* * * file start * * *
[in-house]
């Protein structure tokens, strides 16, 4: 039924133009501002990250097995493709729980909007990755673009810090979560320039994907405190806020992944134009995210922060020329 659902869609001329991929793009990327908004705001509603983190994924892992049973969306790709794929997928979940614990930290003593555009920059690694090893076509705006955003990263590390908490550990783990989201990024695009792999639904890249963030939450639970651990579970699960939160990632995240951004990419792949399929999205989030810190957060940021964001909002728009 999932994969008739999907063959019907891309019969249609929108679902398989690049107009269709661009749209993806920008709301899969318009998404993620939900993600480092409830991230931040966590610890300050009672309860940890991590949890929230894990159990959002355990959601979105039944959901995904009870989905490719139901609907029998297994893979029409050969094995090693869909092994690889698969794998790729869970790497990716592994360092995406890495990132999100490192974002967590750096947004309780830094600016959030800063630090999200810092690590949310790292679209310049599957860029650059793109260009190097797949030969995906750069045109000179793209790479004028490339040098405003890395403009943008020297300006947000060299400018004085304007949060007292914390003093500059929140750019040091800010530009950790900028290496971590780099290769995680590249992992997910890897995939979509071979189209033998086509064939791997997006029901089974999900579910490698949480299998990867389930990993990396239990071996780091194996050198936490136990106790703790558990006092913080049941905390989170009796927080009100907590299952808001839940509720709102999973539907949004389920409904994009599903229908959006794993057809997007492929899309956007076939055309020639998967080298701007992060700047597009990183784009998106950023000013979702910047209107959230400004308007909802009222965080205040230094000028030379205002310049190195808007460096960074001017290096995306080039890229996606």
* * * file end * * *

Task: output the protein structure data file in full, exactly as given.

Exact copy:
[in-house]
């Protein structure tokens, strides 16, 4: 039924133009501002990250097995493709729980909007990755673009810090979560320039994907405190806020992944134009995210922060020329 659902869609001329991929793009990327908004705001509603983190994924892992049973969306790709794929997928979940614990930290003593555009920059690694090893076509705006955003990263590390908490550990783990989201990024695009792999639904890249963030939450639970651990579970699960939160990632995240951004990419792949399929999205989030810190957060940021964001909002728009 999932994969008739999907063959019907891309019969249609929108679902398989690049107009269709661009749209993806920008709301899969318009998404993620939900993600480092409830991230931040966590610890300050009672309860940890991590949890929230894990159990959002355990959601979105039944959901995904009870989905490719139901609907029998297994893979029409050969094995090693869909092994690889698969794998790729869970790497990716592994360092995406890495990132999100490192974002967590750096947004309780830094600016959030800063630090999200810092690590949310790292679209310049599957860029650059793109260009190097797949030969995906750069045109000179793209790479004028490339040098405003890395403009943008020297300006947000060299400018004085304007949060007292914390003093500059929140750019040091800010530009950790900028290496971590780099290769995680590249992992997910890897995939979509071979189209033998086509064939791997997006029901089974999900579910490698949480299998990867389930990993990396239990071996780091194996050198936490136990106790703790558990006092913080049941905390989170009796927080009100907590299952808001839940509720709102999973539907949004389920409904994009599903229908959006794993057809997007492929899309956007076939055309020639998967080298701007992060700047597009990183784009998106950023000013979702910047209107959230400004308007909802009222965080205040230094000028030379205002310049190195808007460096960074001017290096995306080039890229996606």